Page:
“Finding the expertise and experience to do risk assessments in the context of science is difficult for many open science projects,” said Von Welch, director of the NSF Cybersecurity Center of Excellence.“  We believe this collaboration will be a valuable, and more importantly, a scalable asset for the community as they look to apply appropriate cybersecurity measures at their science facilities and institutions.”

Organized by Sean Peisert and Michael Dopheide from ESnet and Von Welch and Susan Sons from the NSF Cybersecurity Center of Excellence, a working group of nine scientists and cybersecurity leaders from across the country has been formed to tackle developing the threat profile: Ilkay Altintas (San Diego Supercomputer Center), RuthAnne Bevier (Caltech), James Cuff (Harvard), Rich LeDuc (Northwestern), Pascal Meunier (HUBzero), Reagan Moore (iRods), Stephen Schwab (USC Information Sciences Institute) and Karen Stocks (Scripps Institution of Oceanography).

“Several government and academic organizations involved in cybersecurity policy have built a solid foundation for risk management, but it still takes expert judgment to assess risks for the assets found in the open science community,” said Sean Peisert. “The goal of this effort is to provide tailored guidance to the science community on the threats to science assets and the consequences of those threats to the science mission. This information will provide a basic knowledge framework to expedite managing those threats for the wide portfolio  of open science projects.”

The need for a threat profile is a key component of the NSF solicitation which recently funded the NSF’s Cybersecurity Center of Excellence. “Cybersecurity for science is different than in many other domains. For example, integrity is as important to scientific datasets as confidentiality,” said Anita Nikolich, cybersecurity program director at the NSF's advanced cyberinfrastructure division. “Having a shared, documented understanding of these threats will be a substantial step forward for the NSF community.”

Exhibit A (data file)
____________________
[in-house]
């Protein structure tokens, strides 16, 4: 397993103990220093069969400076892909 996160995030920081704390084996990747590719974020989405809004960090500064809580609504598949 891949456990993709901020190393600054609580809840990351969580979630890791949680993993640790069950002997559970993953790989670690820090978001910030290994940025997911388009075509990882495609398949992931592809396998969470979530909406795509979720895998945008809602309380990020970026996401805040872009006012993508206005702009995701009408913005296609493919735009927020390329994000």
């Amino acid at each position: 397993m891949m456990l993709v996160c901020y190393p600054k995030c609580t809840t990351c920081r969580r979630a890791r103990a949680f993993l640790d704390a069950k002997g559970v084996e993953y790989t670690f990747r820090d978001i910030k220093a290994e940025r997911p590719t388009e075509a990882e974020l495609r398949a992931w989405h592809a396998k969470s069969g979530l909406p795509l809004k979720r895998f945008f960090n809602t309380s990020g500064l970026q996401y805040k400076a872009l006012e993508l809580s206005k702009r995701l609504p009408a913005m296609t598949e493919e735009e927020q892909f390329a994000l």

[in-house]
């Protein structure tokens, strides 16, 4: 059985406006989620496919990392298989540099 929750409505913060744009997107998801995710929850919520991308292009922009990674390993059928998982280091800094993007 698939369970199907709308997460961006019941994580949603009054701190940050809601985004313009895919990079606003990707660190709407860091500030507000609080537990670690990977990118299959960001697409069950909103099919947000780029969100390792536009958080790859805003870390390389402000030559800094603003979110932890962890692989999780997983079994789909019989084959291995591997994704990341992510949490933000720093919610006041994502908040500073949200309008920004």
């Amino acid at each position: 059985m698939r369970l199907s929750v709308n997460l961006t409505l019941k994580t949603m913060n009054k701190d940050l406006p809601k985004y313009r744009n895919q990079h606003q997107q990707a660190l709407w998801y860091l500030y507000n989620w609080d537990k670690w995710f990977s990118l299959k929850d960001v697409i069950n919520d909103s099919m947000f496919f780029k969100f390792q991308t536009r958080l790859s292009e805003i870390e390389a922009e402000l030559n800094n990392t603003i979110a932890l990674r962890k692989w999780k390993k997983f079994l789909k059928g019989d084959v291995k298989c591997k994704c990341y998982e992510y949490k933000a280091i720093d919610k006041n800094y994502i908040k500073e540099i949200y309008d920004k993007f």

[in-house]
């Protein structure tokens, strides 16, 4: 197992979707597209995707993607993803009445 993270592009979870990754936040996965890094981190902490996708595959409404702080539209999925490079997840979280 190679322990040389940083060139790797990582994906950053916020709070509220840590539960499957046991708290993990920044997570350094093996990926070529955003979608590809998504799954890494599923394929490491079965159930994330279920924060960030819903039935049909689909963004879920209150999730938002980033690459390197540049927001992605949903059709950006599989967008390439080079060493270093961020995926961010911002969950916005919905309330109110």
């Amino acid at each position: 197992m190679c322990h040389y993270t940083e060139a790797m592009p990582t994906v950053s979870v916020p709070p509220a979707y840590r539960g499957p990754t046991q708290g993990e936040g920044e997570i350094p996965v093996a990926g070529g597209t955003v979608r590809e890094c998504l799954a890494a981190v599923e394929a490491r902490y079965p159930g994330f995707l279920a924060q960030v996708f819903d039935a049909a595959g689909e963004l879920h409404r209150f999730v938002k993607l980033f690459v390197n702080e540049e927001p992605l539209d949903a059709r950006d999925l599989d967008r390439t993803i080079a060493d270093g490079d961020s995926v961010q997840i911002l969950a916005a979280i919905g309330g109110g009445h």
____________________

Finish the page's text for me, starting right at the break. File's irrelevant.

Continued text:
“As the Department of Energy’s network for research and collaboration, ESnet connects so many large DOE experimental and HPC facilities which are producing the datasets that researchers around the world need access to for their research,” Peisert said. “We believe it is a moral imperative to be a part of this effort so the community can have greater assurance that their data and network-connected scientific instruments are secure.”


More information about the working group can be found at http://trustedci.github.io/OSCTP/ or you can follow http://blog.trustedci.org/ for updates.

About the NSF Cybersecurity Center of Excellence • trustedci.org


The Center for Trustworthy Scientific Cyberinfrastructure (CTSC) is funded as the National Science Foundation’s Cybersecurity Center of Excellence. The mission of CTSC is to improve the cybersecurity of NSF science and engineering projects, allowing those projects to focus on their science endeavors. This mission is accomplished through one-on-one engagements with projects to address their specific challenges; education, outreach, and training to raise the state of security practice across the scientific enterprise; and leadership on bringing the best and most relevant cybersecurity research to bear on the NSF cyberinfrastructure research community.


About ESnet • www.es.net

The Energy Sciences Network (ESnet) is an international, high-performance, unclassified network built to support scientific research. Funded by the U.S. Department of Energy’s Office of Science (SC) and managed by Lawrence Berkeley National Laboratory, ESnet provides services to more than 40 DOE research sites, including the entire National Laboratory system, its supercomputing facilities, and its major scientific instruments. ESnet also connects to over 140 research and commercial networks, permitting DOE-funded scientists to collaborate productively with partners around the world.